When a child is missing, check vehicles and trunks immediately. Another option is one of the small mirrors that attach to the front windshield that allow you to see your child in the backseat. Before you go into work look up into the mirror to make sure your little one is not in his or her car seat still.

See a child in car alone on a hot day? Get involved. If they seem tired or sick, call 911 immediately. Be sure to tell the dispatch that you need police and paramedics. The police can file a report while the paramedics give the child the necessary medical care he or she needs.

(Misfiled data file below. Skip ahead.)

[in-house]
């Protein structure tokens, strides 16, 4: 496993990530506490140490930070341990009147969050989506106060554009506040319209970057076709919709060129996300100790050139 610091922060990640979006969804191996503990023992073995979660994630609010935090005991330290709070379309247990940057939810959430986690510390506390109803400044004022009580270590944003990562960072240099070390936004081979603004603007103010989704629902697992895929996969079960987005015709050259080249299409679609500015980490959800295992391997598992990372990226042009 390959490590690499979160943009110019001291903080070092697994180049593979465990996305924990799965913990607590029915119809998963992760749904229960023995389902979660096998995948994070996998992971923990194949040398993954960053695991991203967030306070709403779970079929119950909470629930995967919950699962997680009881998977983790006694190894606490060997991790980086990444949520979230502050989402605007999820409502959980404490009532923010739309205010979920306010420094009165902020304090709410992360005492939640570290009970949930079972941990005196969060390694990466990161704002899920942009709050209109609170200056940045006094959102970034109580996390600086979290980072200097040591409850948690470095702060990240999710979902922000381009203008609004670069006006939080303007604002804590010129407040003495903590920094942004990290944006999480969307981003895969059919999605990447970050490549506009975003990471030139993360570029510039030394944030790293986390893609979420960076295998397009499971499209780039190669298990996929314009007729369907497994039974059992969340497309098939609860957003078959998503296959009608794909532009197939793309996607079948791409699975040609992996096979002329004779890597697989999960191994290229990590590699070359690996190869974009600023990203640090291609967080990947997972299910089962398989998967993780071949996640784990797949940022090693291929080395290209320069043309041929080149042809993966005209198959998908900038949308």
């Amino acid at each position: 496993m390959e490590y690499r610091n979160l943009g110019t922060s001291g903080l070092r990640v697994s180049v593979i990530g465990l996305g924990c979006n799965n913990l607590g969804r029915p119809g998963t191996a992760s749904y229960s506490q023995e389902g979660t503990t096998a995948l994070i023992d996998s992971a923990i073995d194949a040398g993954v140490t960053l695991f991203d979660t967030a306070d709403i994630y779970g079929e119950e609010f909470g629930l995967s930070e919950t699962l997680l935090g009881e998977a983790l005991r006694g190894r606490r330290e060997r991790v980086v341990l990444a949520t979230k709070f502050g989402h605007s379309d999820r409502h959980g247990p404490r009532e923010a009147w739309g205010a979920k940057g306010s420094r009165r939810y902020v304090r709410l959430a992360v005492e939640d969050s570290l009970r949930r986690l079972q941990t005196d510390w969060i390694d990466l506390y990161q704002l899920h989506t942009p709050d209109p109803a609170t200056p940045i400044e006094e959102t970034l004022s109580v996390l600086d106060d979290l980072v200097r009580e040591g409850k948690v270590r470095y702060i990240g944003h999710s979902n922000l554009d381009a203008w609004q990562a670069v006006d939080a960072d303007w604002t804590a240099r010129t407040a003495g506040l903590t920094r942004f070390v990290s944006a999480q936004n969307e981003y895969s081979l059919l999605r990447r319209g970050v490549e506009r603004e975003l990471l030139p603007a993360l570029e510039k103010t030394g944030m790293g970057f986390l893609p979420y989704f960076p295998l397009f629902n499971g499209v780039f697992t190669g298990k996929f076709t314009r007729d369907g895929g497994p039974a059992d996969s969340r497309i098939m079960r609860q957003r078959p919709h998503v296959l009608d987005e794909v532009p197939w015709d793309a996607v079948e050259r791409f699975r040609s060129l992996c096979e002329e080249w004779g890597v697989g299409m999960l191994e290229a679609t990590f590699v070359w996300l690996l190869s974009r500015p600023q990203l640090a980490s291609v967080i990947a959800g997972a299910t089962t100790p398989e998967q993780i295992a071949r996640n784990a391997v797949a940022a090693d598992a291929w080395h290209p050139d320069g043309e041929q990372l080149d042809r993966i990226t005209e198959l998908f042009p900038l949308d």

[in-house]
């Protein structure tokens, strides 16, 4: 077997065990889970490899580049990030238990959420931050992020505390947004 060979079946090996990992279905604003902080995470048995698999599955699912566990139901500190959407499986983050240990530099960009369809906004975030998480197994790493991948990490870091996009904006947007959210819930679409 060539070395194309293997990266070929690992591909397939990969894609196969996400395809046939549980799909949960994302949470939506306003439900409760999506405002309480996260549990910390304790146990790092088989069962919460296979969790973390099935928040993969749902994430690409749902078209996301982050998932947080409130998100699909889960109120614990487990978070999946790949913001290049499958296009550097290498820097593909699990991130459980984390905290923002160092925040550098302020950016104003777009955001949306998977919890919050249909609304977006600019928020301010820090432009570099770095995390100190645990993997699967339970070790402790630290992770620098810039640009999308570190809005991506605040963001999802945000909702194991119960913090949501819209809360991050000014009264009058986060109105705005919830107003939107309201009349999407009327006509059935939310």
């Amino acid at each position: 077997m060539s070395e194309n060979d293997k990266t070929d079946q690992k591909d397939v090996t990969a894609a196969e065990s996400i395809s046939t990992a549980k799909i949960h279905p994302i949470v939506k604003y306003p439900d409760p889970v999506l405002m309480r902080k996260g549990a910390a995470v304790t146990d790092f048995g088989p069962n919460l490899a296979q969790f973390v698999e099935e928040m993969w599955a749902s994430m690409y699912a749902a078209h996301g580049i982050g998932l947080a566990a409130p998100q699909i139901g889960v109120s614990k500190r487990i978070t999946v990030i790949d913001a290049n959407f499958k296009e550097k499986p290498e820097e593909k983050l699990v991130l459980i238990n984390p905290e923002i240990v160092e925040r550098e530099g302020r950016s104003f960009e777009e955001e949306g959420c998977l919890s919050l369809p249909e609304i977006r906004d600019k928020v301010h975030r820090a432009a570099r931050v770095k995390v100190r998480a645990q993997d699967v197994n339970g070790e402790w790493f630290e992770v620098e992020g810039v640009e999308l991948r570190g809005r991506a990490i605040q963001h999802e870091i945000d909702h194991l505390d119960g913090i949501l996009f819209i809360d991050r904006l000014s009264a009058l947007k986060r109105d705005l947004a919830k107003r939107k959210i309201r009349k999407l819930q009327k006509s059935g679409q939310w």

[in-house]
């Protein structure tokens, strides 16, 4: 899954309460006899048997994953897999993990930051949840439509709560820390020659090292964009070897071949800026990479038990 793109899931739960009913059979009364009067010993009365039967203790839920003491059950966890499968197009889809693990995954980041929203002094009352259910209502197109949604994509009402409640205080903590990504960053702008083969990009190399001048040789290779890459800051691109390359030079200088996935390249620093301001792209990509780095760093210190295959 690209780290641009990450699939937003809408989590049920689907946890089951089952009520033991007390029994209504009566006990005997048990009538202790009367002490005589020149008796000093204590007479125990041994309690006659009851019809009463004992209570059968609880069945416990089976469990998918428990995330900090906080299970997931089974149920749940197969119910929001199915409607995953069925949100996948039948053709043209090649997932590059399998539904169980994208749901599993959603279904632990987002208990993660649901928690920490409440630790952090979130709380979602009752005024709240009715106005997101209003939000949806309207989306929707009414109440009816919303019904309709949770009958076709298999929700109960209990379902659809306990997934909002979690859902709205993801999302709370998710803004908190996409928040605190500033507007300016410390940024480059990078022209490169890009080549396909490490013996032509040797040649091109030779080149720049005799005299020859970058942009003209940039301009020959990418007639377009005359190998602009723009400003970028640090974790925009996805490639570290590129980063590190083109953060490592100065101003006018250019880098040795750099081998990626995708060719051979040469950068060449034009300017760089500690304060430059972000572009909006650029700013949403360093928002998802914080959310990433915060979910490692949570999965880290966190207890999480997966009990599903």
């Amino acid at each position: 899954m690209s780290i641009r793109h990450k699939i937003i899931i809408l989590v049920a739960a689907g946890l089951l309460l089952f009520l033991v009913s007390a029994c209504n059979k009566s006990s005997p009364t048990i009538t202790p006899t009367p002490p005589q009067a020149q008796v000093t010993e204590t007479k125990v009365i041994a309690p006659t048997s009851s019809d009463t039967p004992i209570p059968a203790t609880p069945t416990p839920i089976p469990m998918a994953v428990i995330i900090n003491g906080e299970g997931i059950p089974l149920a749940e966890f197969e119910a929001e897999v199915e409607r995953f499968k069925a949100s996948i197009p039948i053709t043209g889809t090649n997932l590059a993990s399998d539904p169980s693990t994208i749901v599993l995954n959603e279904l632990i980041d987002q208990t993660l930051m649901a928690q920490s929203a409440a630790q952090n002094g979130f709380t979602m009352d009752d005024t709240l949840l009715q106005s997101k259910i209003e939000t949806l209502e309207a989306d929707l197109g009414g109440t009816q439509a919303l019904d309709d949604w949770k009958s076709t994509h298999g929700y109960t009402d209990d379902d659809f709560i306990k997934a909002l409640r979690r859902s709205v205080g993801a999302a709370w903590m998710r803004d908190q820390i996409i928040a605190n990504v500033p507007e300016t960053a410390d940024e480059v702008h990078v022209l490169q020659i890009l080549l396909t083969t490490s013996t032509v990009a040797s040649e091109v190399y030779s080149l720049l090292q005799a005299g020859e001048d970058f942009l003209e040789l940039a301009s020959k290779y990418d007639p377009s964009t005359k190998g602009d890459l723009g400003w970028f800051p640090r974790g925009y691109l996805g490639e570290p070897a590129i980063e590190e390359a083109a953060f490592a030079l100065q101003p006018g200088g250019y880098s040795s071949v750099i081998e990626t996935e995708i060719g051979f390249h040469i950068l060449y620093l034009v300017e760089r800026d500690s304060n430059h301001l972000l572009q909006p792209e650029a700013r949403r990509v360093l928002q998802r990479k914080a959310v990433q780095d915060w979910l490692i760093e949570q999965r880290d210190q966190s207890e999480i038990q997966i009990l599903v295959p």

A friendly reminder that as the weather cools critters will start searching for a warm place to seek shelter.  Be sure to look for my post about fall weather tips later.

Of course I can’t forget to give you guys and gals a the link to a classic recipe:


I hope these safety tips help keep you and your family safe this summer. Until next time…

I have to give credit is credit is due. I gathered information from the following websites:

http://autos.aol.com/article/kids-car-heatstroke-prevention/ http://www.mayoclinic.com/health/sunburn/DS00964/DSECTION=prevention http://www.nfpa.org/safety-information/for-consumers/outdoors/grilling/grilling-safety-tips http://www.nlm.nih.gov/medlineplus/ency/article/000033.htm http://www.ready.gov/thunderstorms-lightning http://www.redcross.org/prepare/disaster/thunderstormhttps://www.hersheys.com/promotions-and-celebrations/pure-smores-recipes.aspx#/Recipes-And-Prep-Methods/S’mores